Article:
Although the literature is controversial, a systematic review and meta-analysis found that the use of corticosteroids and anti-tumor necrosis factor increased the risk of intra-abdominal infections in the postoperative period. In addition, in the era of biological products, it has been observed that after non-elective surgery, mortality has remained high in UC and has slightly decreased in CD. A population-based study found that mortality was primarily associated with comorbidities and age[34,35].
NUTRITIONAL STATUS AND POSTOPERATIVE COMPLICATIONS
Surgery is an invasive procedure that results in tissue damage, the breaking of a physical barrier, and possible exposure to microorganisms that result in inflammation and metabolic stress. Inflammation involves innate and adaptive immune responses and pro- and anti-inflammatory mediators. The severity of the inflammatory response depends, among other factors, on age and the type and location of the surgery, the medications used, and preoperative health status.
In patients with IBD, malnutrition often prolongs the inflammatory response and slows recovery from illness and surgery, hinders wound healing, and is related to increased hospital stay and healthcare costs[37-39]. Various factors contribute to the deterioration of nutritional status in this population, such as reduced food intake, increased intestinal losses, malabsorption of nutrients, increased nutritional needs associated with systemic inflammation, and iatrogenic factors (e.g., surgery and medications)[40,41]. As malnutrition is a modifiable risk factor for adverse outcomes of surgery, prompt identification enables early nutritional interventions, several studies have investigated methods of preoperative nutritional assessment[42-45].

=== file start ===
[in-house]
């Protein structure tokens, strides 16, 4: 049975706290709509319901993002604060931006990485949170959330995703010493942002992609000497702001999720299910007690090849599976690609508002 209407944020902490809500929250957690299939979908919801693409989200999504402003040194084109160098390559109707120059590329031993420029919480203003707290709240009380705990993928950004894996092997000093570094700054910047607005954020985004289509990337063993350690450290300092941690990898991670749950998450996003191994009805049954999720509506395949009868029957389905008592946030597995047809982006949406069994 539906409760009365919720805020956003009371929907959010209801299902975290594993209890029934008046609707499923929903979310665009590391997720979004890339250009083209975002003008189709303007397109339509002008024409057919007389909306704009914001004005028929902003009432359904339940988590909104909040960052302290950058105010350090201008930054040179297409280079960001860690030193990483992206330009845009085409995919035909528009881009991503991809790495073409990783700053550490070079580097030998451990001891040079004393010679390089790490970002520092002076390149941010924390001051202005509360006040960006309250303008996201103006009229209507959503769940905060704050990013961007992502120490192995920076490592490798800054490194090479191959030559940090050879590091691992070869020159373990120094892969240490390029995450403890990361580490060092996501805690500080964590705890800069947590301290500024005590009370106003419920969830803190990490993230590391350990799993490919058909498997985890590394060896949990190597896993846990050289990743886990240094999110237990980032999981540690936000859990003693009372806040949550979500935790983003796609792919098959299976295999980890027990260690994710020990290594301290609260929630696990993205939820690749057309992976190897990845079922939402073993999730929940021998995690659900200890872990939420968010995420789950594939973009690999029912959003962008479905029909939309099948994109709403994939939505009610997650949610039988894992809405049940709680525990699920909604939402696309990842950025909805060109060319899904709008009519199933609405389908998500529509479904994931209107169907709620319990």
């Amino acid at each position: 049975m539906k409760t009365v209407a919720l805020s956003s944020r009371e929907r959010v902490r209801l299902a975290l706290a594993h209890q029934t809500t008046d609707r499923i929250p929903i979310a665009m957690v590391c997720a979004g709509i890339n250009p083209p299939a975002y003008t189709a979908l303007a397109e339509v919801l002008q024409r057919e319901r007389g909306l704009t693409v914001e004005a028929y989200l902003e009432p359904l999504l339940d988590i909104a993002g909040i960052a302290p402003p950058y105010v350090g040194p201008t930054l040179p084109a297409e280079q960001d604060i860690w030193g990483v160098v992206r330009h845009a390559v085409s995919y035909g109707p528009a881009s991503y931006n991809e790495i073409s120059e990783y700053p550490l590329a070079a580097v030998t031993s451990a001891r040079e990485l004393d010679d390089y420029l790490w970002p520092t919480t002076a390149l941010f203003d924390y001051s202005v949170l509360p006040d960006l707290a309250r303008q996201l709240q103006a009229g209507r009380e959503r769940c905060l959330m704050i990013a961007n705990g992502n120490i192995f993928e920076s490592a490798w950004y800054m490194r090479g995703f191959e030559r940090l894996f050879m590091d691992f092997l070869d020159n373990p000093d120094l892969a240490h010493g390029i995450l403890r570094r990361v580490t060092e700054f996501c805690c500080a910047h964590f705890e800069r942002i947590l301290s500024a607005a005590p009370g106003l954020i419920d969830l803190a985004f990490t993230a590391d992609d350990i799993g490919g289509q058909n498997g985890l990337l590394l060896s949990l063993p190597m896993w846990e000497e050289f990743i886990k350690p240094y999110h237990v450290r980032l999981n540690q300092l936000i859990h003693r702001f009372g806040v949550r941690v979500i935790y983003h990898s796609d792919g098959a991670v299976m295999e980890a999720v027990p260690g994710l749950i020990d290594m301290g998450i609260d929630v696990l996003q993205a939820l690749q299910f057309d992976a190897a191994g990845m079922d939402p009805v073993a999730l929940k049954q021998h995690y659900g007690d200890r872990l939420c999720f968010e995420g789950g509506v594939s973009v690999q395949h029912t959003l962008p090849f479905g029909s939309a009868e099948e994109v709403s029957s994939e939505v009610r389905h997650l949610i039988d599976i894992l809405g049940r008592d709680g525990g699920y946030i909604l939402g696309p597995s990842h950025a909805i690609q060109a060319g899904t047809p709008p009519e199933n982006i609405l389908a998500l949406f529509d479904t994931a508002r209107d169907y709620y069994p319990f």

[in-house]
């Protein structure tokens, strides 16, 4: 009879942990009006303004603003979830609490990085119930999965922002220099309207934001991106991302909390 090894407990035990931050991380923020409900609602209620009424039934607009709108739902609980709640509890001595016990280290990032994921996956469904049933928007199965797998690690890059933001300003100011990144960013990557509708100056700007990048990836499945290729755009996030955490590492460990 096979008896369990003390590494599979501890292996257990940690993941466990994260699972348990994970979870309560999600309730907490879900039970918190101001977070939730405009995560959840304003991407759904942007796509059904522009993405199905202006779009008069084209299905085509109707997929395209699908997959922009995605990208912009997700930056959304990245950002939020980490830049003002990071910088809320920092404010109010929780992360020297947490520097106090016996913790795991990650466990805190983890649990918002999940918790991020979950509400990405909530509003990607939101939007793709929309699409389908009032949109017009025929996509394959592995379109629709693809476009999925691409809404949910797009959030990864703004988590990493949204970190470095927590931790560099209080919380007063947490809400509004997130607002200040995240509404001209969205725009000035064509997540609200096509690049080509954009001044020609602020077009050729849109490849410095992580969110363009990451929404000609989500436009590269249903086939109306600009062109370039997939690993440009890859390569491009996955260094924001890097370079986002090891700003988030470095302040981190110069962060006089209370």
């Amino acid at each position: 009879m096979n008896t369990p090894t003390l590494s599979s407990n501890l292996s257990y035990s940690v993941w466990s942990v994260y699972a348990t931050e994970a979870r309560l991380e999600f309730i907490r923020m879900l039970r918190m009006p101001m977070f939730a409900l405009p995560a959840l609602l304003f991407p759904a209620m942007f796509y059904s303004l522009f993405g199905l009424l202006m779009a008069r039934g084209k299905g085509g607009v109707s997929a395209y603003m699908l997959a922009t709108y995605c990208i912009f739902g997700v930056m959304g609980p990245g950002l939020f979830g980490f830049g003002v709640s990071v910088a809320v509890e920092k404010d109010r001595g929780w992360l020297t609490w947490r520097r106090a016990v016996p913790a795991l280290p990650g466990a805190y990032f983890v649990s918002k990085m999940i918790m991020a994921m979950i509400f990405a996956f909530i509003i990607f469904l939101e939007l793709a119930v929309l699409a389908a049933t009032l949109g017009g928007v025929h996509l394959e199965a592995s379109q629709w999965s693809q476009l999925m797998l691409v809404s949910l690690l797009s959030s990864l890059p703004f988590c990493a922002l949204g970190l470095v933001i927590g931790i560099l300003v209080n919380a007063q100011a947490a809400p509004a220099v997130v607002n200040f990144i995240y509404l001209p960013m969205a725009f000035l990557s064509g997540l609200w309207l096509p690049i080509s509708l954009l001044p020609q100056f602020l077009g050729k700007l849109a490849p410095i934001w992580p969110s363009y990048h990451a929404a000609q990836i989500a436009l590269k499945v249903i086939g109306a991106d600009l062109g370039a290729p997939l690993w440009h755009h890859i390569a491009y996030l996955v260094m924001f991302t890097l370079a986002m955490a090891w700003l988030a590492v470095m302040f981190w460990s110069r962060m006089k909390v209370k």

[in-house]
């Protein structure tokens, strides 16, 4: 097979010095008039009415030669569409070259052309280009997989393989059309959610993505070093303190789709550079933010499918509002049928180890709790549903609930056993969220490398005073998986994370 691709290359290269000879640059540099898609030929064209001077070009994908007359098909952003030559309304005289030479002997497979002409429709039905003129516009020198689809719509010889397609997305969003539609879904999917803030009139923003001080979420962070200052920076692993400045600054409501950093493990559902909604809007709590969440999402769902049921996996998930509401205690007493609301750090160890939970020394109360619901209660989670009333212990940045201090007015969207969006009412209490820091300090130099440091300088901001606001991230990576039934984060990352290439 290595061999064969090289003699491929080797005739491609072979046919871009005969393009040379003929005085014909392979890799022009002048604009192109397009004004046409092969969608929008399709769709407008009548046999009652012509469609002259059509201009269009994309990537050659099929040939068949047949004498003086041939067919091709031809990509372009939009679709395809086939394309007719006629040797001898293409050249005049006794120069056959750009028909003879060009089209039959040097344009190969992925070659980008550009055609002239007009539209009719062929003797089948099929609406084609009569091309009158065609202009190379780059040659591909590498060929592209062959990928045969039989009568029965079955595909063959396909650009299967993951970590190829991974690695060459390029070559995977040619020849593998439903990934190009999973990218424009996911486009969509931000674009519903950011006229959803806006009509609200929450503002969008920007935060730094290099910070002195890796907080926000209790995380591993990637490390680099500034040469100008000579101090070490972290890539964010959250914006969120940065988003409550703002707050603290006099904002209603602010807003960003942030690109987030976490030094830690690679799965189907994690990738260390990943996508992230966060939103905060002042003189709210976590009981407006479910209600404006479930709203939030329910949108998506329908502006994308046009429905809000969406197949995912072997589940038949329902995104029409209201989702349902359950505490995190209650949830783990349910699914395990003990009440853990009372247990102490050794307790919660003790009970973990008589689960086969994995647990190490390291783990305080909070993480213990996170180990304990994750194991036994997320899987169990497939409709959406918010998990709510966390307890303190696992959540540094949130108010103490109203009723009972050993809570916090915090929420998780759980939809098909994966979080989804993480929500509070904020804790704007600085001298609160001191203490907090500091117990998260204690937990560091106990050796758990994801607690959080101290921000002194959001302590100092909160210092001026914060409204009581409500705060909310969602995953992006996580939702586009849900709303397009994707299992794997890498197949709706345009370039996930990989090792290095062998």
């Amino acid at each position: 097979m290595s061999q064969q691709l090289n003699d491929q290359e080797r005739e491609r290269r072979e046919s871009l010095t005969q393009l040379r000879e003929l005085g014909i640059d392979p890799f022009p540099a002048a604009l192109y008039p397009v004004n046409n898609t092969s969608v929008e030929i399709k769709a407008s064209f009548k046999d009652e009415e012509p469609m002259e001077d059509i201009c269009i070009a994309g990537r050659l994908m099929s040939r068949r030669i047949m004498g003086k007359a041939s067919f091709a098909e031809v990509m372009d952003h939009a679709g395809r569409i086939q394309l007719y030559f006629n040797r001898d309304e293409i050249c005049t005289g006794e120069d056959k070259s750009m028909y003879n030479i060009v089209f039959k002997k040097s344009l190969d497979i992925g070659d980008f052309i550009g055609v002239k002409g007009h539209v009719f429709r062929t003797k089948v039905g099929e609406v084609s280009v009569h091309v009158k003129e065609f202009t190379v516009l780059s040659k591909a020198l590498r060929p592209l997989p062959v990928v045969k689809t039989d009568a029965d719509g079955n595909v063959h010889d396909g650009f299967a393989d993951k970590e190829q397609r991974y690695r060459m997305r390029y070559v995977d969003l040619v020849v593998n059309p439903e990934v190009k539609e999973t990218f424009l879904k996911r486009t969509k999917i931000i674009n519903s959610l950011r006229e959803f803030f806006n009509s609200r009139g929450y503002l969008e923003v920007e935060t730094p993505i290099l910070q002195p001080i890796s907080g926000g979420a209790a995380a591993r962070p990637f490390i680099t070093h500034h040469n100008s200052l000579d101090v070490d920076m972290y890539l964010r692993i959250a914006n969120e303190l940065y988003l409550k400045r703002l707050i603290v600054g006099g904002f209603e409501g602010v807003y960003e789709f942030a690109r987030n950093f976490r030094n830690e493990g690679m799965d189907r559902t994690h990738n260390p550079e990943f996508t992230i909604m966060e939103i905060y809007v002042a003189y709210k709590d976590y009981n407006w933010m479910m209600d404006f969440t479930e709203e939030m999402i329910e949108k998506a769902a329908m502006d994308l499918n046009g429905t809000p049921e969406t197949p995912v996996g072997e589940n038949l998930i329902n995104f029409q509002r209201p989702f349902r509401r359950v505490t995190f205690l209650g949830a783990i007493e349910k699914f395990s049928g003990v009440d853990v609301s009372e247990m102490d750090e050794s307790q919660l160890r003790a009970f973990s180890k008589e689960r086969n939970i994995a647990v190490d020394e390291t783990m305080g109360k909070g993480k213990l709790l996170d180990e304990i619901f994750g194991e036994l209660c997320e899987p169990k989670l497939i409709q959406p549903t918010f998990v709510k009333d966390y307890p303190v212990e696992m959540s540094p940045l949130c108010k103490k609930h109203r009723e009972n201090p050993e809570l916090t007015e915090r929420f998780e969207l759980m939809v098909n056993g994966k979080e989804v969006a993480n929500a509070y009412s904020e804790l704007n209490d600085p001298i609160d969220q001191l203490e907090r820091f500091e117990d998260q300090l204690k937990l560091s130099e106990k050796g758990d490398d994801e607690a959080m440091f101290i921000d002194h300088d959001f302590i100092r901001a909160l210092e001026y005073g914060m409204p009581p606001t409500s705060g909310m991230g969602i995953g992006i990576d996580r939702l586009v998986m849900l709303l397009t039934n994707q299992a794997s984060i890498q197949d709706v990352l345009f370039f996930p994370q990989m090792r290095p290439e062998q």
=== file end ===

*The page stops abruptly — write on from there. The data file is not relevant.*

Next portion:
Body mass index (BMI) is a practical, widely used predictor of surgical complications. A low BMI seems to increase the risk of postoperative infectious complications and intra-abdominal sepsis in patients with CD, and is better predictor than serum albumin concentration[46,47]. However, recent studies have identified preoperative hypoalbuminemia is a risk factor for complications in both CD and UC, and that the incidence of undesirable outcomes was increased in eutrophic patients with hypoalbuminemia[45,48]. It is noteworthy that the studies were retrospective and had small patient samples, therefore, the results should be interpreted with caution[46,47]. In fact, serum albumin may not be a good marker of the nutritional status of patients with IBD, especially in the active phase.
Both albumin and C-reactive protein (CRP) are acute-phase proteins, and their concentrations change with the inflammation that occurs after surgical trauma. The CRP/albumin ratio (CAR) is considered as a novel prognostic index based on inflammation. A study including IBD patients undergoing elective colorectal surgery found that postoperative CAR predicted surgical complications, more accurately than CRP alone. Patients with a CAR ≥ 2.2 had increased risks of complications, prolonged hospital stays, and SSIs, which indicated that value was of possible use as a cutoff for the early detection of undesirable results. The CAR was also able to predict postsurgical survival in people with colorectal cancer.
Considering the limitations of nutritional status markers, the preoperative assessment must be complete, including the assessment of nutritional risk scores and information about food consumption and weight loss. The guidelines of the European Society for Clinical Nutrition and Metabolism on nutrition in surgery define severe nutritional risk as the presence of least one of the following: Weight loss > 10%-15% in 6 mo; a BMI < 18.5 kg/m²; Subjective Global Assessment grade C or Nutritional Risk Screening > 5; or a preoperative serum albumin < 30 g/L without evidence of hepatic or renal dysfunction.